As the above quoted verse from the Ratanasutta makes it clear, this unique and extraordinary concentration has been extolled by the Buddha in various discourses. But for some reason or other, the commentators have simply glossed over references to it, though they sometimes expatiate on a particle of mere grammatical interest. Let us now take up for comment a few such discourses.

In the section of the Elevens in the Aïguttara Nikàya there comes a discourse called Sandhasutta. There the Buddha gives to Venerable Sandha a description of a level of concentration characteristic of an excellent thoroughbred of a man. It is a strange type of concentration. One who has that concentration is described as follows:

So neva pañhaviü nissàya jhàyati, na àpaü nissàya jhàyati, na tejaü nissàya jhàyati, na vàyaü nissàya jhàyati, na àkàsà­na­¤càyatanaü nissàya jhàyati, na vi¤¤àõa¤càyatanaü nis­sàya jhàyati, na àki¤ca¤¤àyatanaü nissàya jhàyati, na neva­sa¤­¤ànàsa¤¤àyatanaü nissàya jhàyati, na idhalokaü nissàya jhàyati, na paralokaü nissàya jhàyati, yam p'idaü diññhaü sutaü mutaü vi¤¤àtaü pattaü pariyesitaü anuvica­ritaü ma­na­sà, tam pi nissàya na jhàyati, jhàyati ca pana.

Evaü jhàyiü ca pana, Sandha, bhadraü purisàjànãyaü sa-indà devà sabrahmakà sapajapatikà àrakà 'va namassanti:

Namo te purisàja¤¤a,

namo te purisuttama,

yassa te nàbhi­jà­nàma,

yampi nissàya jhàyasi.[12]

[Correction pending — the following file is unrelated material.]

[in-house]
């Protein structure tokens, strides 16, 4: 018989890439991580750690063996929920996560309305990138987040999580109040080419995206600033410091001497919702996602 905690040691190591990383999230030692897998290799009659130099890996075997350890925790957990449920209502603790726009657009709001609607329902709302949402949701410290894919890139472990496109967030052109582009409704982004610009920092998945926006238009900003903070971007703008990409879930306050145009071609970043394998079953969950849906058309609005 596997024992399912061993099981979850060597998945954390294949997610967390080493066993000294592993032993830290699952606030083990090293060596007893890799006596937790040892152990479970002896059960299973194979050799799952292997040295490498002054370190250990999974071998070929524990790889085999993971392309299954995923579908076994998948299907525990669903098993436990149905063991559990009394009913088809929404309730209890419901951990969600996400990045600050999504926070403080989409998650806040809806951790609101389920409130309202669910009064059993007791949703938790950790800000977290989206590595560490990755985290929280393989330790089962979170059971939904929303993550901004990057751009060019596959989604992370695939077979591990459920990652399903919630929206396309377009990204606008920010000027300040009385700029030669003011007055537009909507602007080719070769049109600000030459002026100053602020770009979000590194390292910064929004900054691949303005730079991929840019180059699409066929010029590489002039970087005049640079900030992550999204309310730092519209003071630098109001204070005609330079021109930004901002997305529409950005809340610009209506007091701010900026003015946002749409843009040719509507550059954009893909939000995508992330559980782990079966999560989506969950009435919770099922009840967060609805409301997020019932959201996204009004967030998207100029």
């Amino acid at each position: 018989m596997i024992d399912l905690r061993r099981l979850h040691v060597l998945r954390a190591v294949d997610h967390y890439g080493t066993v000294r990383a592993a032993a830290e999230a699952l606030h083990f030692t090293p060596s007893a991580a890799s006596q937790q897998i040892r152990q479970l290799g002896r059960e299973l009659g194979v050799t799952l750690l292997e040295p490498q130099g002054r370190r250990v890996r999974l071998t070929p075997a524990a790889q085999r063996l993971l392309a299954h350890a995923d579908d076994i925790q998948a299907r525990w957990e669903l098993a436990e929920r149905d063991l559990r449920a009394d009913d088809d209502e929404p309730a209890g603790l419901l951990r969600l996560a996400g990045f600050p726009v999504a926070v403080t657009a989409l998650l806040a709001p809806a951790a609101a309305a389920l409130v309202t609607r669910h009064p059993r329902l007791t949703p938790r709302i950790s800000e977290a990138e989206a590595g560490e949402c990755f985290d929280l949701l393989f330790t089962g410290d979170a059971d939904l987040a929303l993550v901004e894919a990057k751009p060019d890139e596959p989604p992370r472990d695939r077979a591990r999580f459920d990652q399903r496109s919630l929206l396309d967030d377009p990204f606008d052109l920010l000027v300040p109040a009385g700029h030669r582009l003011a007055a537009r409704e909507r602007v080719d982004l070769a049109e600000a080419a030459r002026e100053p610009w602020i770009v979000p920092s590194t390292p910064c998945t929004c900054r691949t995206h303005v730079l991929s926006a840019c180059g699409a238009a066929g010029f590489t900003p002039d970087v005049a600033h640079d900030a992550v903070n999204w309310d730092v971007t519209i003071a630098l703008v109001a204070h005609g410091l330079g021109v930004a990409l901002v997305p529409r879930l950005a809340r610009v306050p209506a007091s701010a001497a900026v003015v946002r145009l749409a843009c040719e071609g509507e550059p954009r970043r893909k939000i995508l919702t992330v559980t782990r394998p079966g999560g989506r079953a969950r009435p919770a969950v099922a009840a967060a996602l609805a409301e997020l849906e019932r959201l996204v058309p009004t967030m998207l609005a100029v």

In this discourse, the Buddha gives, as an illustration, the musing of a thoroughbred of a horse, which we shall drop for brevity's sake. The musing of an excellent thoroughbred of a man is described as follows:

"He muses not dependent on earth, water, fire, air, the sphere of infinite space, the sphere of infinite consciousness, the sphere of nothingness, the sphere of neither-perception-nor-non-perception, he muses not dependent on this world or on the world beyond, whatever is seen, heard, sensed, cog­nized, attained, sought after, traversed by the mind, dependent on all that he muses not - and yet he does muse.

Moreover, Sandha, to him thus musing the devas with In­dra, with Brahmà and with Pajàpati even from afar bow down, saying:

`Homage to you, O thoroughbred of a man,

Homage to you, O most excellent of men,

For what it is on which you go on musing,

We are at a loss to comprehend."

Though all possible objects of concentration are negated, the Buddha affirms that he does muse. Venerable Sandha, out of curiosity inquires: "But then how, Lord, does that thor­ough­bred of a man muse?" The Buddha explains that while in that state of concentration, the perception of earth in earth, for in­stance, is gone for him, pathaviyà pathavãsa¤¤à vibhåtà hoti. So also in the case of other objects of the senses, such as wa­ter, fire, air, down to whatever is seen, heard, sensed, cog­nized, attained, sought after and traversed by the mind.

The verb vibhåtà, repeatedly used in this connection, is however differently interpreted in the commentary. It is para­phrased by pàkañà, which means "clearly manifest".[13] This in­ter­pretation seems to distort the meaning of the entire pas­sage.